My local Lowes also carries tongue & groove panels and beadboard panels in 4’ x 8’ sheets, so if you prefer that style of paneling, look for it in the lumber department.

You have to notch out wherever the electrical sockets are on the lower sections of your wall.  Again, the Dremel MultiMax comes in handy, but in the past we’ve used a jig saw too.  A really sharp box cutter will work as well.

dremel multimax cut out socket

 

Always use outlet spacers (as with any paneling like beadboard, tongue and groove, etc.) to extend your sockets, and consult an electrician if necessary.

outlet spacers

 

Apply some construction adhesive to the back of your panel . . . .

panel adhesive

. . . then use a brad nailer to attach the panels to the wall.

Pa bang! Pa bang! Pa bang!

Love that sound.

brad nailer apply panels

 

If you measure precisely, your cutout will be covered by your socket plate.  Notice those sassy spacers to the left, bringing florescent back!

socket before and after

 

Rails, Battens, Shelves and Other Details

Above the paneling, we installed a 2 ½” thick horizontal rail with our finish nailer, then cut the 2” pre-primed MDF battens to fit underneath, attaching them with the brad nailer.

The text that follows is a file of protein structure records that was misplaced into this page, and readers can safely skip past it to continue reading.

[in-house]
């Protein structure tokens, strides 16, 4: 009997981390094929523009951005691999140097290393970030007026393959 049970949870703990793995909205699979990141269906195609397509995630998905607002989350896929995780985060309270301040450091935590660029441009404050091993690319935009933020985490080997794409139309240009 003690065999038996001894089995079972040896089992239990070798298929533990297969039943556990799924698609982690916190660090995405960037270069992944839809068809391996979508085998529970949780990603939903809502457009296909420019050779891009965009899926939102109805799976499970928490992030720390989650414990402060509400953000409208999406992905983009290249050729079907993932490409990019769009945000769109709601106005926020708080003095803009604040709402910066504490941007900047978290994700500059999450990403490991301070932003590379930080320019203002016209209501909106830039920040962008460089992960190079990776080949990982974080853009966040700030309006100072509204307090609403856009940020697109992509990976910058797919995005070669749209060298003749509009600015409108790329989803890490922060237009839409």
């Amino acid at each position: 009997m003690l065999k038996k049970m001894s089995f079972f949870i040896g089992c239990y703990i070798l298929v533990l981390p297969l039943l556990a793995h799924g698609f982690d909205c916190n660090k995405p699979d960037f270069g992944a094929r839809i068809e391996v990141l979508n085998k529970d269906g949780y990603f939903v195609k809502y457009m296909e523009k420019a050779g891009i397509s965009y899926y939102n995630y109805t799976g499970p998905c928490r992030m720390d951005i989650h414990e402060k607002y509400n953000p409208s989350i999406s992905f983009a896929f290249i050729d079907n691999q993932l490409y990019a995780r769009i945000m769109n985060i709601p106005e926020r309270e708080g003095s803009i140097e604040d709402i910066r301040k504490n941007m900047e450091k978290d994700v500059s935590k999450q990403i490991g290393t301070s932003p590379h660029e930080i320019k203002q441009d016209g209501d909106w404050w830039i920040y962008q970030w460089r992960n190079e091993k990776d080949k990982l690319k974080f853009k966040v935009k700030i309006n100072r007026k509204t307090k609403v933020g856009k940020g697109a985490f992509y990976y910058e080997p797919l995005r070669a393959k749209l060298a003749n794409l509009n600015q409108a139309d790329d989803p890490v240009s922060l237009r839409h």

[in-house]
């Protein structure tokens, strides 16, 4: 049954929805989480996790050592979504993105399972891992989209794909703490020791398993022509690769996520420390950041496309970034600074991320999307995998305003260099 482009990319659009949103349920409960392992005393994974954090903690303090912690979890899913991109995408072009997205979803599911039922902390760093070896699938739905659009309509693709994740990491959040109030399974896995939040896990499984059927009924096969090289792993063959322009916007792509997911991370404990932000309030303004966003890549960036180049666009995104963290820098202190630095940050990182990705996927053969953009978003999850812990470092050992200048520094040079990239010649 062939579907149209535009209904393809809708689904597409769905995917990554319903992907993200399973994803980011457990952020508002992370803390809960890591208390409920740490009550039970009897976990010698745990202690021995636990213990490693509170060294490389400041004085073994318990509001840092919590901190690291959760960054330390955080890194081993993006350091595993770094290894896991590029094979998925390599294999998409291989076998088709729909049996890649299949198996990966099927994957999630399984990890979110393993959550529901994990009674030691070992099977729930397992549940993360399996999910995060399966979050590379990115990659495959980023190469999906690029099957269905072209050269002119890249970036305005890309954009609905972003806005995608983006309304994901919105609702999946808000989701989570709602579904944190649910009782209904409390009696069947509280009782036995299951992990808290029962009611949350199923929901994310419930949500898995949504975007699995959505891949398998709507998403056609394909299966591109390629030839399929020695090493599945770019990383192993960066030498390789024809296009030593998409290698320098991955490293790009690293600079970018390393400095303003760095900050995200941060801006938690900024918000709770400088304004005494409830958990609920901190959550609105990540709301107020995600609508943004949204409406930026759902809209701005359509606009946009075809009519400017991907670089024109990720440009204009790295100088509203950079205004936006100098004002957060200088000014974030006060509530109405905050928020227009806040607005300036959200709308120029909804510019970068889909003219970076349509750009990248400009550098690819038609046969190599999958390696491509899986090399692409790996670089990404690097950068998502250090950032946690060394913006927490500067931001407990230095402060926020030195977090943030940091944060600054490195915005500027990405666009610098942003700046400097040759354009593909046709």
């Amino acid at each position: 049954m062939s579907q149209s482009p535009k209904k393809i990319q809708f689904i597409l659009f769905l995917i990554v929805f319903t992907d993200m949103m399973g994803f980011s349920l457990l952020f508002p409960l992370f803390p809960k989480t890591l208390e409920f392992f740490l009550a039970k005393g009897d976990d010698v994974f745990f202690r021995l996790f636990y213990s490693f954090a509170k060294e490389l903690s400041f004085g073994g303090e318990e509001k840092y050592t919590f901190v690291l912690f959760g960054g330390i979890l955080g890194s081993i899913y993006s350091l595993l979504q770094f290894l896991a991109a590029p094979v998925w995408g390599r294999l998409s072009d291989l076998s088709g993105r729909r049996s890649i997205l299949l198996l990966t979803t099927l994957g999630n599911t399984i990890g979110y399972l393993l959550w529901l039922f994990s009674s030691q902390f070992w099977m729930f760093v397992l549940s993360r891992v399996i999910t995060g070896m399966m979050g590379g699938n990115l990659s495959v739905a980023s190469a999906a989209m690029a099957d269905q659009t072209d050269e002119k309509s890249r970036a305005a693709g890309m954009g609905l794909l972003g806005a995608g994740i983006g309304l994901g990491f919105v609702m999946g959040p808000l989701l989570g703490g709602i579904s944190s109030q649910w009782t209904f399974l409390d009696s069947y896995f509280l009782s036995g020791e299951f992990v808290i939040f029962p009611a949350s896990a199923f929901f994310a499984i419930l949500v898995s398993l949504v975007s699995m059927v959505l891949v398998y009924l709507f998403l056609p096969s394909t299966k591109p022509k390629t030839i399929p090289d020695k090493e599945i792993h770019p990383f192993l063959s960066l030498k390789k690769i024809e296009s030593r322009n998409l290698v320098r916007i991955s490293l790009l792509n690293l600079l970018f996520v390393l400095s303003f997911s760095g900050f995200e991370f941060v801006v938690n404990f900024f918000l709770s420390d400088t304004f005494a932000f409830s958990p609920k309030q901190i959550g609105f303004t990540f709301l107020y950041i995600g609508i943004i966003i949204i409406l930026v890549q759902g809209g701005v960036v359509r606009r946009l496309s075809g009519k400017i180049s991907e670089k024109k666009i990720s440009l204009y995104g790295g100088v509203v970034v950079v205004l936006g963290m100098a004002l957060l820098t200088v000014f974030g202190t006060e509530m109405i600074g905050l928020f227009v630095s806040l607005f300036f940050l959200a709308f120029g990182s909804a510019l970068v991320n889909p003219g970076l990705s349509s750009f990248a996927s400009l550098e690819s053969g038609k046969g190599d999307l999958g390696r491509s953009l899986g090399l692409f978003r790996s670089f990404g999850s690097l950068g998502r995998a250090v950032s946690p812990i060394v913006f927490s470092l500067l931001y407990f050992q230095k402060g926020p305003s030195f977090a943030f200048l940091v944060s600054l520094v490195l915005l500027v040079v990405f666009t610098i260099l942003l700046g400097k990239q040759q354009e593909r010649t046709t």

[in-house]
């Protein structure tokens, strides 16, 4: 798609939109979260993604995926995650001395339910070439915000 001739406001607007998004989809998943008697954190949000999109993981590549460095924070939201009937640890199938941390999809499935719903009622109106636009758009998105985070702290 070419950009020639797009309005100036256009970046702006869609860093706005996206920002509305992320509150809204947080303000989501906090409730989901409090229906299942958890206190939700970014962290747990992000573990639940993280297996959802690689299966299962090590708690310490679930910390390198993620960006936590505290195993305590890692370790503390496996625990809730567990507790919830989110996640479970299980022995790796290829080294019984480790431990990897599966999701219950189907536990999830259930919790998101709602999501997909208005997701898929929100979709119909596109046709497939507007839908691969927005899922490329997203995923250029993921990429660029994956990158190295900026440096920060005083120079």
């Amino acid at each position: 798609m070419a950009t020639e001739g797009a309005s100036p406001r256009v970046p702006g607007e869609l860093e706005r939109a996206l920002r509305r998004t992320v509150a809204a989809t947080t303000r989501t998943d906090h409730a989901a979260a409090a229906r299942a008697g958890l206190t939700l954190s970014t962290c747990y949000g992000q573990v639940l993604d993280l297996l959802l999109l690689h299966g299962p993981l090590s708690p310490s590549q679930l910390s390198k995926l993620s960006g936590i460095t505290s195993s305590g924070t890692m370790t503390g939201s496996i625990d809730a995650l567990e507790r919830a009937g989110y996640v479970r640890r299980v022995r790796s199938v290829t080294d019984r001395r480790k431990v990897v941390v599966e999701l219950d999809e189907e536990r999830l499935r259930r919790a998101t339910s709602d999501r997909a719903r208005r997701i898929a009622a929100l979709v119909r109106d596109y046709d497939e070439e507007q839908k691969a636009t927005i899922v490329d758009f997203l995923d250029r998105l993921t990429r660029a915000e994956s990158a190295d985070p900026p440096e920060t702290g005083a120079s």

If you don’t own a brad nailer, don’t sweat it.  You do not need one to complete this project.  You can use good old fashioned hammer and nails, it will just take you a bit longer.

brad nailer on battens

You can see in this picture how the boards truly are dry erase boards, I let the kids doodle on them for a just a day.

dry erase boards

And I managed to repair those holes too.

Above the paneling is the 2 ½” rail, then below are the 2” battens, cut to the proper height with a compound miter saw, and spaced 12” apart.

panels plus battens

 

I like to fill seams with caulking and patch holes with spackling.  Caulking will shrink, so you might have to apply it more than once.  I always keep a wet rag handy because caulking is paintable, but not sandable, so make sure you wipe it off any surface where you don’t want it to dry.

caulk seams

 

Brad and finish nail holes are easily patched with spackling.

spackling

 

The pre-primed MDF rails and battens don’t need primer, but the dry erase board panels do.  Be sure to use a primer that will adhere to slick or glossy surfaces!  In this case, I choose Zinsser’s Bulls Eye 123 Primer (Water Based) in the blue can.

sticks to slick surfaces

Then I finished it all off with a coat of Benjamin Moore’s ‘Dove White’.

bed wall 3

 

boys room shelf wall

 

As a final note, we also installed a small shelf above the rail with cove molding ~ I explain the installation in greater detail in this post on basic board and batten.

If you opt for any shelf above your board and batten wall treatment, study where it will end as it wraps around the room.  Naturally it will stick out if it ends on a window or a door frame so be prepared for that!

protruding shelf

 

I’m not too worried about it.  I see greater value in the display space, since my boy will be using his ledge to hoist his sails . . .

clipper ship 2

 

If you want to see the full room tour with the board and batten fully complete, check out this boy’s room tour!

What about you?  Have you installed any board and batten or wainscoting in your home?  Got any tips or tricks you’d like to share ?